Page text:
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\newcommand{\hmwkTitle}{Homework\ \#3}
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\newcommand{\hmwkClassTime}{}%Section A}
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\newcommand{\hmwkAuthorName}{}%\textbf{Josh Davis} \and \textbf{Davis Josh}}
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{\bf Homework Out: \hmwkAssignedDate}\\
{\bf Due Date: \hmwkDueDate}\\
The HW contains some exercises (fairly simple problems to check you
are on board with the concepts; don’t submit your solutions), and
problems (for which you should submit your solutions, and which will
be graded). Some problems have sub-parts that are exercises. For this
problem set, it’s OK to work with others. (Groups of 2, maybe 3 max.)
That being said, please think about the problems yourself before
talking to others. Please cite all sources you use, and people you
work with. The expectation is that you try and solve these problems
yourself, rather than looking online explicitly for
answers. Submissions due at beginning of class on the due date.
Please check the Piazza for details on submitting your \emph{LaTeXed}
solutions.
\paragraph{Exercises}
\begin{enumerate}
\litem{Flows, Kings, Halls, and Colors} Recall that
Konig's theorem says for a bipartite graph $G$, the size of the
maximum cardinality of a matching in $G$ is equal to the size of the
minimum vertex cover.
\begin{enumerate}
\item Use the max-flow/min-cut theorem to prove Konig's
theorem. (Recall that the max-flow/min-cut theorem says that in
any flow network, the maximum $s-t$ flow equals the minimum $s-t$
cut. Moreover if the arc capacities are integers, then there is a
max flow which is integral.)
\item Use Konig’s theorem to prove Hall's theorem:\\
In a bipartite graph $G = (L, R, E)$, for any set $S \subseteq L$, let $N(S) = \{r \in R | \exists \ell \in
S,(\ell, r) \in E\}$ be the neighbors of $S$. Then $G$ has a matching of size $|L|$ if and
only if $|N(S)| \geq |S|$ for all $S \subseteq L$
\item Use Konig's or Hall’s theorems to show that in a bipartite graph where every vertex has
the same degree $d$ (also called a $d$-regular bipartite graph), there is a perfect matching.
\item Use the above part to show that the edges of a $d$-regular bipartite graph can be colored
using $d$ colors so that all edges incident on each vertex have different colors.
\end{enumerate}
\litem{Some Matching Reductions} Suppose you have an algorithm that solves max-weight
perfect matchings (MaxWPM) for all non-negative weight functions. Give reductions that
allow you to solve (a) min-weight perfect matchings (MinWPM) and (b) min-weight max cardinality
matchings (MinWMaxM)—i.e., among all matchings of size equal to $MM(G)$, find
the one with least weight.
If the MinWPM and MinWMaxM instances are bipartite, ensure that the reductions give you
MaxWPM instances that are bipartite too.
\litem{ Min-weight Perfect Matchings} Suppose $G = (L, R, E)$ is a undirected bipartite graph
with (possibly negative) integer edge weights $w_e$, suppose $M$ is some perfect matching. Let
$H_M$ be the digraph obtained by directing edges in $E \setminus M$ from left-to-right and putting weights
$w_e$ on them, and directing all edges in $M$ from right-to-left and putting weights $-w_e$ on them.
\begin{enumerate}
\item Show that $H_M$ has a negative-weight cycle if and only if $M$ is not a min-weight perfect
matching.
\item Consider the algorithm: Start with any perfect matching $M$. While there exists a
negative-weight cycle $C$ in $H_M$, set $M \gets M \Delta C$. Show that you will eventually get a
MwPM.
If $T(n)$ is the time to find a negative-weight cycle in an $n$-node graph, and $W := max_{e\in E} |w_e|$,
a naive bound on the runtime of the above algorithm would be $O(nW) \cdot T(n)$, plus the time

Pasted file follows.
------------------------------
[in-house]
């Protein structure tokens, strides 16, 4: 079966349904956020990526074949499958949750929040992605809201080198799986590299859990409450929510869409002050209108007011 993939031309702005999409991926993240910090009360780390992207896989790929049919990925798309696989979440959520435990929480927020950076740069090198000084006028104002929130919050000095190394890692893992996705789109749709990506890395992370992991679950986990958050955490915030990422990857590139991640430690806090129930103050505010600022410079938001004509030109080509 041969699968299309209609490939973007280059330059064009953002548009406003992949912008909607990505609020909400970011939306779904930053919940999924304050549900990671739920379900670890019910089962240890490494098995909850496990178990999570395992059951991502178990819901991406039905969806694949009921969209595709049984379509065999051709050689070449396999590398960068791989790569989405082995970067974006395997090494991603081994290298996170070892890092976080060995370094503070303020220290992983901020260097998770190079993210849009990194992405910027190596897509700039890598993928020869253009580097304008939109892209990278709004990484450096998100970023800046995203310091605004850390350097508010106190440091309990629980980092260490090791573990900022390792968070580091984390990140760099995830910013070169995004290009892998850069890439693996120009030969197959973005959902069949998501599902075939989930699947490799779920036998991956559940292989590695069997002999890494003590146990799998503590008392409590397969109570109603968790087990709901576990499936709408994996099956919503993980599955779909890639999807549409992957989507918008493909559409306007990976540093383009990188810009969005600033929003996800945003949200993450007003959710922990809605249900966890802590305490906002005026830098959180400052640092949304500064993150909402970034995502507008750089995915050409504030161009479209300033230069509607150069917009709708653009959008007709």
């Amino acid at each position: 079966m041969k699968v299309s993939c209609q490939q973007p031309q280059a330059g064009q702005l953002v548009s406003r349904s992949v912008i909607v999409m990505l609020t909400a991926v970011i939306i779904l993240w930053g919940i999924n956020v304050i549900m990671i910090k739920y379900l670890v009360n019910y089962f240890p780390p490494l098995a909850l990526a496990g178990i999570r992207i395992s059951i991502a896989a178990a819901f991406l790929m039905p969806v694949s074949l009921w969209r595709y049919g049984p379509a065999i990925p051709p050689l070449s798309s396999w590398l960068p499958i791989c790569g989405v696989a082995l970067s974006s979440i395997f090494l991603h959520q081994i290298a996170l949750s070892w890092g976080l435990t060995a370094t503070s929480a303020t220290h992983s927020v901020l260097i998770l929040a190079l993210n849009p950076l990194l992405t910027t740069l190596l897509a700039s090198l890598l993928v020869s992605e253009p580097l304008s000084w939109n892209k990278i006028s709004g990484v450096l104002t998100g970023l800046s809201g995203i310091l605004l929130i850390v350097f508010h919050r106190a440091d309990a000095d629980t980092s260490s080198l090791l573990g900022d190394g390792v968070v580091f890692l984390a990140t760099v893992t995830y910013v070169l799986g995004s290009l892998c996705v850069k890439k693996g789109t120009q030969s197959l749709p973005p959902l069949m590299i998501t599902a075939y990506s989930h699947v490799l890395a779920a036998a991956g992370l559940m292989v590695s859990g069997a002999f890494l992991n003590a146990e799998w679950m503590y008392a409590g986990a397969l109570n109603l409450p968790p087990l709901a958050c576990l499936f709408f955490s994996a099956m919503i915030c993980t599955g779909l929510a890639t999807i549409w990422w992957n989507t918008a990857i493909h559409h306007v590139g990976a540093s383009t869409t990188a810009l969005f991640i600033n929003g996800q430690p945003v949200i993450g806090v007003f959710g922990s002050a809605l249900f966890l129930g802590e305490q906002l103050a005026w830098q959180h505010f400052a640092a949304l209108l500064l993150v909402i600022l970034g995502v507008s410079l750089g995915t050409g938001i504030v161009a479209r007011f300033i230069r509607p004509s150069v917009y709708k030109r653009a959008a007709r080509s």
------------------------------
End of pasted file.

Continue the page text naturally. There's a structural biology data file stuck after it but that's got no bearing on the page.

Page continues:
to find the first perfect matching.
\item For matching $M$, denote $w(M) := \sum_{e \in M}w_e$. Show that if $w(M) > w(M^∗)$ then there
exists a cycle in $H_M$ with weight-ratio1 at most $\frac{w(M^∗)-w(M)}{n}$, where $M^*$ is a min-weight
perfect matching.
\item Suppose we change the algorithm in (b) to use the minimum weight-ratio cycle $C$ at
each step. Bound the runtime of this algorithm by $O(n \log(nW)) \cdot T'(n)$, plus the time
to find the first perfect matching. Here $T'(n)$ is the time to find a minimum weight-ratio
cycle.
\end{enumerate}
\litem{A Degree of Smoothness.} In the Max-Cut problem, we are given a graph $G = (V, E)$
with edge weights $w_e$, and want to find a subset $S \subseteq V$ such that the weight of the edges
crossing the cut (denoted as $\partial S := \{(u, v) \in E : u \in S, v \in V \setminus S\}$) is maximized. In the
smoothed analysis setting, the edge weights are random variables $W_e$ supported on $[0, 1]$,
whose density function is bounded by $1/\sigma$, as in lecture. Suppose the maximum degree in $G$
is $\Delta$.
One algorithm for max-cut is the simple local-search algorithm: start with any subset $S$.
Now if there is a vertex $v$ which can be moved from $S$ to $V \setminus S$ (or vice versa) to improve the
weight $w(\delta S)$, make the change. Show that the expected number of improving steps in such
an algorithm is bounded by $O(n^{3}2^\Delta/\sigma)$. (Hint: recall the argument we used for the $2OPT$
local search heuristic for TSP.)
\litem{Blocking Experts (due to Avrim Blum)} Here is a variation on the deterministic WeightedMajority
algorithm, designed to make it more adaptive.
\begin{itemize}
\item Each expert begins with weight 1 (as before).
\item We predict the result of a weighted-majority vote of the experts (as before).
\item If an expert makes a mistake, we penalize it by dividing its weight by 2, but only if its
weight was at least $\frac{1}{4}$ of the average weight of experts.
\end{itemize}
Prove that in any contiguous block of trials (e.g., the 51st day through the 77th day), the
number of mistakes made by the algorithm is at most $O(m + \log N)$, where $m$ is the number
of mistakes made by the best expert \emph{in that block}, and $N$ is the total number of experts.
\litem{Expertise in Experts.} Here are some problems to help you internalize the experts proof.
\begin{enumerate}
\item Show that if we change the basic weighted majority algorithm to reduce the weight by
$(1 − \epsilon)$ instead of $1/2$, we get
\[\textrm{our total loss} \leq 2(1 + \epsilon) \cdot (\textrm{total loss of expert }i) + O(\frac{\log N}{\epsilon}).\]